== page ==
Then you need to filter the PWM output. The "simplest" solution is indeed RC. This is not the most efficient but its ok if you can accept some ripple. Take a cuff frequency that is at least 10 times smaller than the PWM frequency for reasonable ripple attenuation (2 kHz in your case). For a first order RC filter, you select R the following way:

R = 1/(2 x pi x C x f)

Then you need to buffer to output of the filter. This can be done with an operational amplifier used as a follower. Make sure that the supply voltage of the operational amplifier is sufficient to avoid saturation and that the amplifier can supply sufficient current for your application.

You can have something like that:


simulate this circuit – Schematic created using CircuitLab

Select R1/R2 to set the gain (or attenuation), select R4/(R3+R4) to set the offset, select C*R2 to set the filter frequency. Output will be opposite to your PWM setting (0=max, 255=min).

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  • \$\begingroup\$ I'm trying to reduce the ripple as far as possible, so to get a consistent Vout as I don't know how the signal is processed on the other side, otherwise I'd just average it on the receiver and not bother with smoothing, but that's not an option \$\endgroup\$ – Ebis Feb 7 '15 at 13:29
  • \$\begingroup\$ So, what is your ripple target ? 10 mV ? 1 mV ? \$\endgroup\$ – MAC Feb 7 '15 at 15:03
  • \$\begingroup\$ By the way, the default Arduino PWM is 5V peak-peak and has a resolution of 8-bit or 20 mV. There is a circuit that can change it to 1.0 V - 3.5 V with a resolution of 10 mV. This can serve as front-end "R" for your RC filter or be part of your buffer. \$\endgroup\$ – MAC Feb 7 '15 at 15:06
  • \$\begingroup\$ Just noticed I omited a detail previously, I am running the arduino on 3.3V mode so my PWM peak is 3.3. (corrected OP to reflect this) Would that mean I would need to apply 3.3 instead of 5V in your schematic (above R3) ? Both 5 and 3.3 are available so its just a question of which one to connect \$\endgroup\$ – Ebis Feb 7 '15 at 16:18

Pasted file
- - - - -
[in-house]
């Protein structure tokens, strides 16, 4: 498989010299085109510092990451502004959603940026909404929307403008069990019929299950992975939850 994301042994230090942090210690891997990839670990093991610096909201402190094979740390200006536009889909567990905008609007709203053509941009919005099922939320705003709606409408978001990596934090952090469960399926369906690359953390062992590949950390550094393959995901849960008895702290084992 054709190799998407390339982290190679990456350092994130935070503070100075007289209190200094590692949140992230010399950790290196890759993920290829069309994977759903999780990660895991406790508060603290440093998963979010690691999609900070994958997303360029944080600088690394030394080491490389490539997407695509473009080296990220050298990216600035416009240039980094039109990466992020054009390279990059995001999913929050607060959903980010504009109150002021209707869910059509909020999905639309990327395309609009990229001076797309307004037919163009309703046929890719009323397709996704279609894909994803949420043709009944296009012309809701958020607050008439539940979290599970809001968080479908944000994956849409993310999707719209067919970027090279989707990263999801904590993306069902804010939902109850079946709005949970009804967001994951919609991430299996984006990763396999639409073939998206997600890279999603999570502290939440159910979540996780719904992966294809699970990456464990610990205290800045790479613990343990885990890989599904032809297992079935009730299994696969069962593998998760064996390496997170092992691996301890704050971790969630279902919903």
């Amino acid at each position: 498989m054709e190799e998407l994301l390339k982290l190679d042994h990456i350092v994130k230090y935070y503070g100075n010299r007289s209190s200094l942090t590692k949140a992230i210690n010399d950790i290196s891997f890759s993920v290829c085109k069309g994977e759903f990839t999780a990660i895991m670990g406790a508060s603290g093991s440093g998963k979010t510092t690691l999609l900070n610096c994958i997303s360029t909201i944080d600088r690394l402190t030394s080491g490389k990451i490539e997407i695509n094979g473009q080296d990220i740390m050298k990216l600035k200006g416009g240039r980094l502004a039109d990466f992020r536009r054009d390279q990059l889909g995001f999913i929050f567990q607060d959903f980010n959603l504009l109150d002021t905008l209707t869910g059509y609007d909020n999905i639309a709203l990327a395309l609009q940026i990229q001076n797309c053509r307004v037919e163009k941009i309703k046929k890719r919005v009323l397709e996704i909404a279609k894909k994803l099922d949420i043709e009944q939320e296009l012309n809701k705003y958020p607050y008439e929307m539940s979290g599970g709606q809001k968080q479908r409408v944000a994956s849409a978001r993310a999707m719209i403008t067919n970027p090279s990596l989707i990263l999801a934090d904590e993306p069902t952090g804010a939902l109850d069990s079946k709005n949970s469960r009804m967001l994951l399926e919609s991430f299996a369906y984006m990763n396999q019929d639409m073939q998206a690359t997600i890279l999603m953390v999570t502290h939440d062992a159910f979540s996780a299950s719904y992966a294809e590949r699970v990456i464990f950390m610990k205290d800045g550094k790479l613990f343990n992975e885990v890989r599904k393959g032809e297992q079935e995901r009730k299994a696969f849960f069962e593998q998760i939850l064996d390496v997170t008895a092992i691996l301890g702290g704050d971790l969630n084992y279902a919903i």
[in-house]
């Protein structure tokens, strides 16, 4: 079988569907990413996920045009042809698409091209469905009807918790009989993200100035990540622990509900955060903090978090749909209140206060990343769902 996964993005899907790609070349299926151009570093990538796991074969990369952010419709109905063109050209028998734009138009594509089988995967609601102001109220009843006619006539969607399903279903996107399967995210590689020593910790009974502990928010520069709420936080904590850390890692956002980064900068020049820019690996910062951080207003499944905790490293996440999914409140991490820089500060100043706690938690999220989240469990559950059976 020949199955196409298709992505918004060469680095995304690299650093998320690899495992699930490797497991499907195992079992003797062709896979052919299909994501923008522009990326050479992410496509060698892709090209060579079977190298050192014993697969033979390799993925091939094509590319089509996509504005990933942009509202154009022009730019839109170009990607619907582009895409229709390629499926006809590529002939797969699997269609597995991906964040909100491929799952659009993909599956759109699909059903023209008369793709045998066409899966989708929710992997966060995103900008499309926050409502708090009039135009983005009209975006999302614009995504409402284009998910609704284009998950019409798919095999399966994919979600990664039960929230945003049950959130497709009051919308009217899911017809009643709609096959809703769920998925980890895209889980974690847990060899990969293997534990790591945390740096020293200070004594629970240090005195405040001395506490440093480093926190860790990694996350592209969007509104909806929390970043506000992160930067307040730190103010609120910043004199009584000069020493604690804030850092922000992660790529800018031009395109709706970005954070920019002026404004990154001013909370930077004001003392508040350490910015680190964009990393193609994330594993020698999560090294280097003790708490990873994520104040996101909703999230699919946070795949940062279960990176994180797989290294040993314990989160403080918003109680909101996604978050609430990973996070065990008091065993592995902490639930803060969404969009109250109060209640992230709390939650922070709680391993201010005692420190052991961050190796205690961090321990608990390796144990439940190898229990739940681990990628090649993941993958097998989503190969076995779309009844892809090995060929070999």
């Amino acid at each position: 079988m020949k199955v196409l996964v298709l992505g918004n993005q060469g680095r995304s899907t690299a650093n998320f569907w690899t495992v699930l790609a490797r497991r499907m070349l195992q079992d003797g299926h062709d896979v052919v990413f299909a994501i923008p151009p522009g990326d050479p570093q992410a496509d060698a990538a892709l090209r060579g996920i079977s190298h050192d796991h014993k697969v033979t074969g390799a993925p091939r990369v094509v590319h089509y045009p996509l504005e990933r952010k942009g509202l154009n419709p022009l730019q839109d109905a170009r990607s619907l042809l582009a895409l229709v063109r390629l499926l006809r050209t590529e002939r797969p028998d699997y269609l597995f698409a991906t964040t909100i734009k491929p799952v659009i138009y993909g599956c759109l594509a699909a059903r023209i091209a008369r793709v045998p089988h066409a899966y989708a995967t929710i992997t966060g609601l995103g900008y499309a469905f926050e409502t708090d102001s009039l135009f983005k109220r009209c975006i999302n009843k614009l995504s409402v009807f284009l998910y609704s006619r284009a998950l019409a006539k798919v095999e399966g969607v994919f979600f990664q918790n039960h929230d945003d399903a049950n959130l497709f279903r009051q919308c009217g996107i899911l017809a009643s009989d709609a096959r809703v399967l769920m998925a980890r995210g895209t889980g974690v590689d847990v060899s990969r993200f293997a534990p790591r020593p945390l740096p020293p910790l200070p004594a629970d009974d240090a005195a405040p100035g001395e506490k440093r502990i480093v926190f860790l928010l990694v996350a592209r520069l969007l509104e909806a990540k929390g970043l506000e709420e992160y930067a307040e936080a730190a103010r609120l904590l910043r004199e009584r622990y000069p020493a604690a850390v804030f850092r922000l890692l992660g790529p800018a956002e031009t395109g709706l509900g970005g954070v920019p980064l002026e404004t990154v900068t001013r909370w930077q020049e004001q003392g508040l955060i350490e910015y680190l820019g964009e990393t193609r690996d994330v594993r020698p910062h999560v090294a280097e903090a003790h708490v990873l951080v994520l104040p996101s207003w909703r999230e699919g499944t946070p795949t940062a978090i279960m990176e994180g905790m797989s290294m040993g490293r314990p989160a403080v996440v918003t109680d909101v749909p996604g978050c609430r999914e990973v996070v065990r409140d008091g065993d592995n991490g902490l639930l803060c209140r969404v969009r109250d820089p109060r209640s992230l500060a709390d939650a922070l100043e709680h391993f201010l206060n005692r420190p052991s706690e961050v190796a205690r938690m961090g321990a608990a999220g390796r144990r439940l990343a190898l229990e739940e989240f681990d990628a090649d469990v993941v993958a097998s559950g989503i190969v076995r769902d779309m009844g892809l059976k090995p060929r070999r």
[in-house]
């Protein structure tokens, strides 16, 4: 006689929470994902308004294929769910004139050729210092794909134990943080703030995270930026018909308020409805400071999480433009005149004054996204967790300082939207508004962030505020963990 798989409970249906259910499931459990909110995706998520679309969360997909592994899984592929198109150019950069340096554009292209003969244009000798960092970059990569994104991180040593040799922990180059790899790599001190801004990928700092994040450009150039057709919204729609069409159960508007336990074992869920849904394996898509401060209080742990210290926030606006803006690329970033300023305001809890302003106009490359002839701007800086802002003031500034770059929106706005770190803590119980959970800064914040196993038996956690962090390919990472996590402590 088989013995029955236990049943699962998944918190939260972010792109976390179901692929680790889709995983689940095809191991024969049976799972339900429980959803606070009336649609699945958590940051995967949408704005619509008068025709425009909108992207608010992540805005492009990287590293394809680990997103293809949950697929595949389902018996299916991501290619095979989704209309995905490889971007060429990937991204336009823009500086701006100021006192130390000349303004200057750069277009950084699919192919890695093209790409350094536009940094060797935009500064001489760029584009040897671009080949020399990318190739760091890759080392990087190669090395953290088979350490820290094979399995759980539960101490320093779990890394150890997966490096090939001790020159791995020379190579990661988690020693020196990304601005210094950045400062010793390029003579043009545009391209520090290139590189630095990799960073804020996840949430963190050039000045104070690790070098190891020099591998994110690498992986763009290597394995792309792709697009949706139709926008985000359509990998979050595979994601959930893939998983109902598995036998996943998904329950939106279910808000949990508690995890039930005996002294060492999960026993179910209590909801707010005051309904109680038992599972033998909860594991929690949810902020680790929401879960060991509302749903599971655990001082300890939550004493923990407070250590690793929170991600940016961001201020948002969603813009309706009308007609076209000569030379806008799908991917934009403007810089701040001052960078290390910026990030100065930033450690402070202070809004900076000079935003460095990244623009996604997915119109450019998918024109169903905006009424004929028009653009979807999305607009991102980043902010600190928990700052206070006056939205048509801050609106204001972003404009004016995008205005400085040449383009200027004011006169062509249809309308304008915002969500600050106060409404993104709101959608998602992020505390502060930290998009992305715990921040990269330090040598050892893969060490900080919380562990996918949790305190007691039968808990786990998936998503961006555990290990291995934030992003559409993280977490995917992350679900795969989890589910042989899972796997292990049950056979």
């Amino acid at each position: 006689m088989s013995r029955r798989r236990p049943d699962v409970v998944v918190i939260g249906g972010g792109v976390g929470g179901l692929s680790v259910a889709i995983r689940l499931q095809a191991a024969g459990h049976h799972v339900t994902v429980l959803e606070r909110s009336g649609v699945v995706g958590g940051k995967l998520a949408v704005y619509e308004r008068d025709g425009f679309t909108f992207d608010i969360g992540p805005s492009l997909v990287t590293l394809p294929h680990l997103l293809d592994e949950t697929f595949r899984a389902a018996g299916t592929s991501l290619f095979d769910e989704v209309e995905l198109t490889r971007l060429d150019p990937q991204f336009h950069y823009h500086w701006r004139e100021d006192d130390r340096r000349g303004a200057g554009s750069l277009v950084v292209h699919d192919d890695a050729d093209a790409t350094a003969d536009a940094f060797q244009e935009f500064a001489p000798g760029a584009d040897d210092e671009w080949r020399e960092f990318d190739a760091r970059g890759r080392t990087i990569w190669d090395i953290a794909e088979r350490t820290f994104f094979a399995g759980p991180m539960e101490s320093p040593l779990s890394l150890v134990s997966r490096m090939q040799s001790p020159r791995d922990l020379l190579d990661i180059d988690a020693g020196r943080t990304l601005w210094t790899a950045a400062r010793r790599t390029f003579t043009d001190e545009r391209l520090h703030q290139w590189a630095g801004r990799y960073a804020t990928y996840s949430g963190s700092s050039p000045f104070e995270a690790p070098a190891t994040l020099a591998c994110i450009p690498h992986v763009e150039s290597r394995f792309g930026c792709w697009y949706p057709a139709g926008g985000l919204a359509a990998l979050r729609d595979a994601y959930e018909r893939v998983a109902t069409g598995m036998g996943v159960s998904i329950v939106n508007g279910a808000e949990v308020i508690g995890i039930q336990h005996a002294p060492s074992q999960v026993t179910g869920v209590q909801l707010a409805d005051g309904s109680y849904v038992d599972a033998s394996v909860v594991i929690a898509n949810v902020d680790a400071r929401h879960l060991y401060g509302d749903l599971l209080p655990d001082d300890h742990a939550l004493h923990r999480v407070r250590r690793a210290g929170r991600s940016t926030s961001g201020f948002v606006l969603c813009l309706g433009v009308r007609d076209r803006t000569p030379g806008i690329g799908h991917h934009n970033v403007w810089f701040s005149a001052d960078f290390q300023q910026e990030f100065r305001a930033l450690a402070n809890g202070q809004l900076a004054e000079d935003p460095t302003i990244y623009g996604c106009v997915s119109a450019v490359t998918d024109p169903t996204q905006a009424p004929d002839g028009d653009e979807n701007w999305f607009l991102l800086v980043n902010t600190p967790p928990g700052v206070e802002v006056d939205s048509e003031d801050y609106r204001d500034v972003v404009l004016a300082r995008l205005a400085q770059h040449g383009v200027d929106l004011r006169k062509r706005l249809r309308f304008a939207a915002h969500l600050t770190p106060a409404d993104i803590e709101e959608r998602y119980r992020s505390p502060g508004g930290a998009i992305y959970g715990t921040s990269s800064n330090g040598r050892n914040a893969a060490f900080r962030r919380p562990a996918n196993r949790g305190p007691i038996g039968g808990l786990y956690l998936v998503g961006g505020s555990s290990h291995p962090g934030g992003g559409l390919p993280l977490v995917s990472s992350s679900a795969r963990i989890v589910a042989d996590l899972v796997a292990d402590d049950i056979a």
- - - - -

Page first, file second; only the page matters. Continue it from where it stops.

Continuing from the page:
• \$\begingroup\$ 3.3 V or 5 V are ok. It changes the settings for R1-R2 and R3-R4, that's all. \$\endgroup\$ – MAC Feb 7 '15 at 16:21

If you have a 5V PWM signal, at 20 kHz, low pass filtering a 10% duty cycle at about 2 kHz should give you about 0.5v, 50% would be about 2.5V, and 100% would be 5V. It's just the mean value across one PWM cycle.

Once you have this in hand, you should know how to scale and offset your signal. If you need to scale by a gain less than one, you need a voltage divider (i.e.,series resistors) or inverting amplifier (op amp), which you would need to reinvert later. Offset would be handled with an op amp.

The other alternative is to twiddle the PWM pulse widths to get what you need.

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  • \$\begingroup\$ Yeah, I get the pwm to voltage equation, thats pretty straightforward, but I need the final signal to be a flat line \$\endgroup\$ – Ebis Feb 7 '15 at 13:33
  • \$\begingroup\$ A 2kHz RC filter will do that \$\endgroup\$ – Scott Seidman Feb 7 '15 at 15:41
  • \$\begingroup\$ Would it need to be exactly 10 times smaller than the pwm frequency or is the trick in making it more than 10 times smaller? \$\endgroup\$ – Ebis Feb 7 '15 at 22:05
  • \$\begingroup\$ We just usually go for a factor do ten for a one pole filter. \$\endgroup\$ – Scott Seidman Feb 7 '15 at 22:07

It seems to me that a component called a Digital to Analog Converter (DAC) would do what you want. You can probably do what you want with PWM and a high-order low-pass filter but the DAC might be simpler for you.

DACs are available with both serial and parallel digital inputs. You mention Arduino, so I'm going to suggest that you want to use a serial DAC because the serial interface uses less i/o pins from the Arduino. However, serial transfers are slower than parallel.

There are MANY different devices to choose from. Putting the string "serial dac" into Google brings up a plethora of choices. Two of the first choices: Linear Technology and Maxim offer free samples. I suspect that most manufacturers of DACs do the same.

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  • \$\begingroup\$ ok, I will do more research on DACs, Just considering what you wrote, I might need to go for a parallel one, as speed of updates is important and i still have plenty of pins left \$\endgroup\$ – Ebis Feb 7 '15 at 14:16

A low-pass filter is the way to go. I do the exact same thing in a circuit I'm working on at the moment, so I have something that works:

enter image description here

This is basically just a third order lowpass filter with a cut-off frequency around 350Hz. For a 20kHz PWM signal the ripple will be below 1mV.

If you change your pulse-width it'll take about 2.5ms for the signal to settle.